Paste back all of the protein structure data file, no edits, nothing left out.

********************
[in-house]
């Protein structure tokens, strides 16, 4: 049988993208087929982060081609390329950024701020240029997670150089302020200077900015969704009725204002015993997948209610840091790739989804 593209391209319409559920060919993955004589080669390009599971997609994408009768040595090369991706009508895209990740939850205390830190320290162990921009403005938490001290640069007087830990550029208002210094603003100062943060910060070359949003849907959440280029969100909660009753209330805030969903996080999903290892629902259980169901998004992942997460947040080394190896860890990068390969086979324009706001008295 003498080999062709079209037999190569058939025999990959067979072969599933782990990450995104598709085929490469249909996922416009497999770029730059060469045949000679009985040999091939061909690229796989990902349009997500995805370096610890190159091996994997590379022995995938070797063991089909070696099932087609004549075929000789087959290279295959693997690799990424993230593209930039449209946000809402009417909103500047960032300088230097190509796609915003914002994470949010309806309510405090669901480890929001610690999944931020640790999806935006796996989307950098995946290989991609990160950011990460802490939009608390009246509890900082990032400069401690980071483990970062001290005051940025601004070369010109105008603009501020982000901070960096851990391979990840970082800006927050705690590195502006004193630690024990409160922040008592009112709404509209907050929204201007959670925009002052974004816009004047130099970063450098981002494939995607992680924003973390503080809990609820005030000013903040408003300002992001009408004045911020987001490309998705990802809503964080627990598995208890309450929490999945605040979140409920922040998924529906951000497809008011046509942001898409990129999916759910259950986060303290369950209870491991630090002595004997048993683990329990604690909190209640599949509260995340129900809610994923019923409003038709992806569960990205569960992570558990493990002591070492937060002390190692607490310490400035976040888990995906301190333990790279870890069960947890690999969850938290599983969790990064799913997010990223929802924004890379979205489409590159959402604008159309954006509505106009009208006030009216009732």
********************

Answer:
[in-house]
């Protein structure tokens, strides 16, 4: 049988993208087929982060081609390329950024701020240029997670150089302020200077900015969704009725204002015993997948209610840091790739989804 593209391209319409559920060919993955004589080669390009599971997609994408009768040595090369991706009508895209990740939850205390830190320290162990921009403005938490001290640069007087830990550029208002210094603003100062943060910060070359949003849907959440280029969100909660009753209330805030969903996080999903290892629902259980169901998004992942997460947040080394190896860890990068390969086979324009706001008295 003498080999062709079209037999190569058939025999990959067979072969599933782990990450995104598709085929490469249909996922416009497999770029730059060469045949000679009985040999091939061909690229796989990902349009997500995805370096610890190159091996994997590379022995995938070797063991089909070696099932087609004549075929000789087959290279295959693997690799990424993230593209930039449209946000809402009417909103500047960032300088230097190509796609915003914002994470949010309806309510405090669901480890929001610690999944931020640790999806935006796996989307950098995946290989991609990160950011990460802490939009608390009246509890900082990032400069401690980071483990970062001290005051940025601004070369010109105008603009501020982000901070960096851990391979990840970082800006927050705690590195502006004193630690024990409160922040008592009112709404509209907050929204201007959670925009002052974004816009004047130099970063450098981002494939995607992680924003973390503080809990609820005030000013903040408003300002992001009408004045911020987001490309998705990802809503964080627990598995208890309450929490999945605040979140409920922040998924529906951000497809008011046509942001898409990129999916759910259950986060303290369950209870491991630090002595004997048993683990329990604690909190209640599949509260995340129900809610994923019923409003038709992806569960990205569960992570558990493990002591070492937060002390190692607490310490400035976040888990995906301190333990790279870890069960947890690999969850938290599983969790990064799913997010990223929802924004890379979205489409590159959402604008159309954006509505106009009208006030009216009732």